Attitudes of South African Indians towards Westernisation and its Effects on the Indian Family in South Africa
When a group of people emigrate to a new country with a
strong cultural environment, one of several possible affects may
occur. There could be a deliberate striving to retain the cultural
traits inherited from the homelands. Alternatively, there could be
a striving to be assimilated into the culture of the group
encountered in the new country. A further possibility could be
the gradual developme·nt by the group of its own peculiar social
traits, thus forming a distinct sub-culture in the new homeland.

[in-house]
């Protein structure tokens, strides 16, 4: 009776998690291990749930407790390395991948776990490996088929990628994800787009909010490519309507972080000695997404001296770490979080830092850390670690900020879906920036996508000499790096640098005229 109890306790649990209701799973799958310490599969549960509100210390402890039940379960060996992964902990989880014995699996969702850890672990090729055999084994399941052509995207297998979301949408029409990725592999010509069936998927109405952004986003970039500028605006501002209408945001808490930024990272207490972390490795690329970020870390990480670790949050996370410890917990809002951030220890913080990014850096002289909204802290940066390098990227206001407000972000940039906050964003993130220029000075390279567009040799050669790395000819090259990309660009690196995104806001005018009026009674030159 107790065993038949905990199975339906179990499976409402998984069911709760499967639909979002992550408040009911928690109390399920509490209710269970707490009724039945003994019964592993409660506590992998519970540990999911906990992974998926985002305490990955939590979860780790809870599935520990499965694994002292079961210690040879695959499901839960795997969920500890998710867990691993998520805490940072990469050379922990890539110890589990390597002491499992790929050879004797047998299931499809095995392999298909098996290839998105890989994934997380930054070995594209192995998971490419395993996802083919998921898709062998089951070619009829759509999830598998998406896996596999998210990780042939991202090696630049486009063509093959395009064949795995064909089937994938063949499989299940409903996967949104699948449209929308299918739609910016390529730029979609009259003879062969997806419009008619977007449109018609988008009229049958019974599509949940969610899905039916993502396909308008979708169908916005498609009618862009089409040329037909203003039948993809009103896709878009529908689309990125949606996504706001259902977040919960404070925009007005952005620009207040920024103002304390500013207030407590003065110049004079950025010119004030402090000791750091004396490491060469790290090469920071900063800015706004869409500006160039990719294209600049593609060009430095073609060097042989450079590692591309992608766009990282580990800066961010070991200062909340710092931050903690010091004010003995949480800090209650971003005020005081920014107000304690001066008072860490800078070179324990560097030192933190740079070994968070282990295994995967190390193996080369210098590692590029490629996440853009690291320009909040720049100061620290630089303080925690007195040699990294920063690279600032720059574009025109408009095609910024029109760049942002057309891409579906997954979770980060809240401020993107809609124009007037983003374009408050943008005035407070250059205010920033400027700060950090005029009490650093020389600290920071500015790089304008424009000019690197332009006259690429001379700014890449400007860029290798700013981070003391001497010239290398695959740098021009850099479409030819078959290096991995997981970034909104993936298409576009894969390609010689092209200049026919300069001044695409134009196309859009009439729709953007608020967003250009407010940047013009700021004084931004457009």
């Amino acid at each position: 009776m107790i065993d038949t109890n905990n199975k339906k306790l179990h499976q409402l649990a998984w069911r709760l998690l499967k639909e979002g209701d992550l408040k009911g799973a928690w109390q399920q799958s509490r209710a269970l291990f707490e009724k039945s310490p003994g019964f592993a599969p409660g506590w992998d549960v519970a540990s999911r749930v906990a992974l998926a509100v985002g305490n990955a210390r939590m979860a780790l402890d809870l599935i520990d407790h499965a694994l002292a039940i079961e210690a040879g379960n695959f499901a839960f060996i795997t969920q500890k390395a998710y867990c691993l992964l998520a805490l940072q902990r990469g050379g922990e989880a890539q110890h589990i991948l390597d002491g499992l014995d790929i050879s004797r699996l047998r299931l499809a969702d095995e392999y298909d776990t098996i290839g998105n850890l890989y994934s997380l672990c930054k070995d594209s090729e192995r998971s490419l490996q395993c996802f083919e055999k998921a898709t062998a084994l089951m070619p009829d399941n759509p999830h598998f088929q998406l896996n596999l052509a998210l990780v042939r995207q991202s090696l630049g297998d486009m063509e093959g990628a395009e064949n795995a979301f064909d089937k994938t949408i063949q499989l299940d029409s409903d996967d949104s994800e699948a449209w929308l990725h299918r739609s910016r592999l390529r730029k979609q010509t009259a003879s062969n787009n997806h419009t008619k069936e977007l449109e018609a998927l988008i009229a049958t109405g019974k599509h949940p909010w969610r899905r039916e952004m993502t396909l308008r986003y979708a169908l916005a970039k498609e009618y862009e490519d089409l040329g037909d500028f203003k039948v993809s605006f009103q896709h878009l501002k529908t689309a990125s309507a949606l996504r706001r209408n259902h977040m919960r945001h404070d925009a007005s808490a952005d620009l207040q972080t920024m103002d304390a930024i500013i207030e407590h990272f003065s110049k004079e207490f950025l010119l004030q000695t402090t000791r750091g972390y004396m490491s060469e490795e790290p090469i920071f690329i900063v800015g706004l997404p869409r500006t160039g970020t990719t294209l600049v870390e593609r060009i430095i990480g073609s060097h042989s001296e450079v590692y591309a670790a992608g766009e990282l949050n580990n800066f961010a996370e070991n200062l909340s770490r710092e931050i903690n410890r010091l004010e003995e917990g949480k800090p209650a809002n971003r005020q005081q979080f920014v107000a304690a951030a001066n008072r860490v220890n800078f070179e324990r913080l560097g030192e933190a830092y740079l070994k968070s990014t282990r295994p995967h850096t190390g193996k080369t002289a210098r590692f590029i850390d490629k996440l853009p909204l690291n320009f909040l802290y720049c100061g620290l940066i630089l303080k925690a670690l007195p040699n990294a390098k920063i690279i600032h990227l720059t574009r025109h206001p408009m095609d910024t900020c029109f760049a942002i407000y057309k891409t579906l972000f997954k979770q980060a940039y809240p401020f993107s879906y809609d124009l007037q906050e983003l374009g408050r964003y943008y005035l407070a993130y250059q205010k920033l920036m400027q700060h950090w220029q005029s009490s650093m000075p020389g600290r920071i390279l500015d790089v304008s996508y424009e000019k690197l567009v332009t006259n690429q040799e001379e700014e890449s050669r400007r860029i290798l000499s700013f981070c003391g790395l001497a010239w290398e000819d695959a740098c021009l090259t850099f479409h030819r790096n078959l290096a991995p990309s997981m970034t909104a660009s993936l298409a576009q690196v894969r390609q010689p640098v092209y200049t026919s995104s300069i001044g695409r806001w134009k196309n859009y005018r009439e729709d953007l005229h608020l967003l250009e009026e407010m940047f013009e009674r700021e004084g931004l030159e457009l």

The given effect in a particular case will depend on the peculiar
interplay of many complex factors and it is difficult to predict in
advance what the outcome will be. A considerable period of time
usually elapses before clear patterns in this regard emerge. Only
then can any firm conclusions be reached about the process of
change in such a situation.
The Indian community in South Africa is an example of an
immigrant group, itself of considerable cultural variety, which
encountered, not one, but at least two, major foreign culture
influences in their country of adoption. Settling mainly in Natal,
they encountered, on the one hand, the Zulu culture of Africa
and, on the other hand, the "western" culture of the White
people. In the event, it appears that it has been the western culture
that has exerted a powerful influence on the Indian community.